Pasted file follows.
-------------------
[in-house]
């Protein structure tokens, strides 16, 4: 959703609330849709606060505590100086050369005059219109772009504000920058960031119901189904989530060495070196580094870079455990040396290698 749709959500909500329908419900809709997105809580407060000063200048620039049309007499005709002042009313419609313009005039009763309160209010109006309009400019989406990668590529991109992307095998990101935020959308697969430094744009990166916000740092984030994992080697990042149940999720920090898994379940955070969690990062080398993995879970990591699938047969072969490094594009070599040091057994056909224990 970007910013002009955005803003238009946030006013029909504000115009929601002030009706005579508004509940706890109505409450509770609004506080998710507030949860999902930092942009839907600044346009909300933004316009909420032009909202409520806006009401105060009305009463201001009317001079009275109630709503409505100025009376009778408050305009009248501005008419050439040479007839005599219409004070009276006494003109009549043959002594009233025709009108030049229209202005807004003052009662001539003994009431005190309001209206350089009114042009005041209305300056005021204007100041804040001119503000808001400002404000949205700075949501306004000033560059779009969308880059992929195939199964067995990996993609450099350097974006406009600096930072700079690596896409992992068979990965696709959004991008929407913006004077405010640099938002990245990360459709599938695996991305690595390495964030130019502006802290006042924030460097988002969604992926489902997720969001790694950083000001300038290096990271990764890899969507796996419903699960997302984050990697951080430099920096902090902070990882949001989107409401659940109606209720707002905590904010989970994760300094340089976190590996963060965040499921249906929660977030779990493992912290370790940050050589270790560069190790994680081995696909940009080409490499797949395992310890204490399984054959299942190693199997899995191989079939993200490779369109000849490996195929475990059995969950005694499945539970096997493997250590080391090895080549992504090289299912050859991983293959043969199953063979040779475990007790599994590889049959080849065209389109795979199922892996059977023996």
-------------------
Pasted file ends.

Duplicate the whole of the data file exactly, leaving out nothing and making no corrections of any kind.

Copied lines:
[in-house]
């Protein structure tokens, strides 16, 4: 959703609330849709606060505590100086050369005059219109772009504000920058960031119901189904989530060495070196580094870079455990040396290698 749709959500909500329908419900809709997105809580407060000063200048620039049309007499005709002042009313419609313009005039009763309160209010109006309009400019989406990668590529991109992307095998990101935020959308697969430094744009990166916000740092984030994992080697990042149940999720920090898994379940955070969690990062080398993995879970990591699938047969072969490094594009070599040091057994056909224990 970007910013002009955005803003238009946030006013029909504000115009929601002030009706005579508004509940706890109505409450509770609004506080998710507030949860999902930092942009839907600044346009909300933004316009909420032009909202409520806006009401105060009305009463201001009317001079009275109630709503409505100025009376009778408050305009009248501005008419050439040479007839005599219409004070009276006494003109009549043959002594009233025709009108030049229209202005807004003052009662001539003994009431005190309001209206350089009114042009005041209305300056005021204007100041804040001119503000808001400002404000949205700075949501306004000033560059779009969308880059992929195939199964067995990996993609450099350097974006406009600096930072700079690596896409992992068979990965696709959004991008929407913006004077405010640099938002990245990360459709599938695996991305690595390495964030130019502006802290006042924030460097988002969604992926489902997720969001790694950083000001300038290096990271990764890899969507796996419903699960997302984050990697951080430099920096902090902070990882949001989107409401659940109606209720707002905590904010989970994760300094340089976190590996963060965040499921249906929660977030779990493992912290370790940050050589270790560069190790994680081995696909940009080409490499797949395992310890204490399984054959299942190693199997899995191989079939993200490779369109000849490996195929475990059995969950005694499945539970096997493997250590080391090895080549992504090289299912050859991983293959043969199953063979040779475990007790599994590889049959080849065209389109795979199922892996059977023996």